Dei'ah veDibur - Information & Insight

A Window into the Chareidi World

5 Av 5761 - July 25, 2001 | Mordecai Plaut, director Published Weekly








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Home and Family
Your Medical Questions Answered!
by Joseph B. Leibman, MD

Diplomate, Board Certification of Emergency Medicine

Chairman, Department of Emergency Medicine Ma'ayenei Hayeshua Hospital

Mrs. R. from Bnei Brak called me last week on a case which is now amusing, but at that time was worrisome. She had cooked oatmeal and after eating some and feeding it to her baby, she found a battery in the oatmeal.

This will remind us what to do in this case and in all cases of suspected ingested poisons. I have discussed this in detail in the past, but I will review the basics again. First of all make sure the child is breathing and not choking. The Heimlich maneuver to help choking victims and CPR to keep people alive until help comes must be learned -- it is a course that takes one day or two mornings.

Do not stick fingers in the throat to induce vomiting. Ipecac was given in the past to make people vomit, but it works too slowly, and may make giving the antidote more difficult. Vomiting is especially dangerous in ingestion of petroleum-based products, caustics (such as acids, drain cleaners, toilet cleaners and oven cleaners), and in a groggy or unconscious victim.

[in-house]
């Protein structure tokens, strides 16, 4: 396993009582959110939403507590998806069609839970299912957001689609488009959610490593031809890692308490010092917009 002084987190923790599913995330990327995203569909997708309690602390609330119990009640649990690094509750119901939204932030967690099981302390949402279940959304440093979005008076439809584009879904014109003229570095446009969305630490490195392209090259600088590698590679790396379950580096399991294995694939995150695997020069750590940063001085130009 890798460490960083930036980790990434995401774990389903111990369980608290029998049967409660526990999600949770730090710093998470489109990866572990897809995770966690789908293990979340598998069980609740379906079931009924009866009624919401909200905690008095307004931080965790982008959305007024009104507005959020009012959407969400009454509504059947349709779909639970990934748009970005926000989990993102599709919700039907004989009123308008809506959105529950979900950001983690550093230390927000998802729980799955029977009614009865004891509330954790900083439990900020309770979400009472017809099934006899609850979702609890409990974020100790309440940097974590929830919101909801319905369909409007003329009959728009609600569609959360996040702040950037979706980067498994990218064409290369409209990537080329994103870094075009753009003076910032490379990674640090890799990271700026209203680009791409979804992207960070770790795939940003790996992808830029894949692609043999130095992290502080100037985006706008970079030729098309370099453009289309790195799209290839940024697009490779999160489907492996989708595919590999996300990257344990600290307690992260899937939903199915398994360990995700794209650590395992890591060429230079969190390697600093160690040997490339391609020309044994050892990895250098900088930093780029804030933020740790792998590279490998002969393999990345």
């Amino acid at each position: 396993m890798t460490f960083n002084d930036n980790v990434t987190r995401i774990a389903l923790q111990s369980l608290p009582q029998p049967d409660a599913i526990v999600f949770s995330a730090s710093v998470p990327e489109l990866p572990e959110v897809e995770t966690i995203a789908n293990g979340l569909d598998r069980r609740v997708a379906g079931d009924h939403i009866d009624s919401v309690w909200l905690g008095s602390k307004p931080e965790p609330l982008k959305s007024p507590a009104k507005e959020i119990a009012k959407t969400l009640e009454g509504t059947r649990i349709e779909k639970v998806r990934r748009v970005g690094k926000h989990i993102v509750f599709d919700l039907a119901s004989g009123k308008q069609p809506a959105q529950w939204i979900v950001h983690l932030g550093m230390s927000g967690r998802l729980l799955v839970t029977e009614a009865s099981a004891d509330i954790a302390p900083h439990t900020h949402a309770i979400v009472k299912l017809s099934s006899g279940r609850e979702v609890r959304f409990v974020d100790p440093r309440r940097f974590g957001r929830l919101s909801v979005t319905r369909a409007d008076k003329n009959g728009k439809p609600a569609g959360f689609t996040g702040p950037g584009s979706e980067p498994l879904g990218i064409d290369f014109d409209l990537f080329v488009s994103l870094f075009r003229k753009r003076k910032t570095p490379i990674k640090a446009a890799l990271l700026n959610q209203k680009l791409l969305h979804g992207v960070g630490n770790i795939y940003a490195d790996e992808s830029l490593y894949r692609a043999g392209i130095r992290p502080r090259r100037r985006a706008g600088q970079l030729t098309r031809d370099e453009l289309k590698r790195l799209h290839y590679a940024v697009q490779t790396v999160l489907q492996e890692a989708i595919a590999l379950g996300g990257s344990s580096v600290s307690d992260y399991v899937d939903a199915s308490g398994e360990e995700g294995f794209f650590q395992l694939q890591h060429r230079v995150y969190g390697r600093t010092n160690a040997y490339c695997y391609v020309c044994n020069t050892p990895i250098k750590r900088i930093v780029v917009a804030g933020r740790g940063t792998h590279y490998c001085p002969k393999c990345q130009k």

Activated charcoal is the most effective way of absorbing poisons, and I advocate that it should be in everyone's home. Once it has been determined that a possible poison has been eaten, a call should be made to the Poison Control Center for further instructions. In Israel the number to contact is 04-852-9205. They can be reached 24 hours a day.

Unfortunately, in Israel, childproof caps have not yet caught on, and Bubbe's medicines and basin cleaners can often be found by curious toddlers and tasted. Dangerous ingestions include caustics (here we don't give charcoal, but give water instead), heart medicines, Acamol (paracetomol, or acetaminophen), button batteries, wild mushrooms, iron preparations, and certain plants and berries. In the last case and with mushrooms, try to bring a sample with you to the emergency department.

Mrs. R. did call Poison Control, and yes, mother and baby are fine. Write me in care of the Yated.

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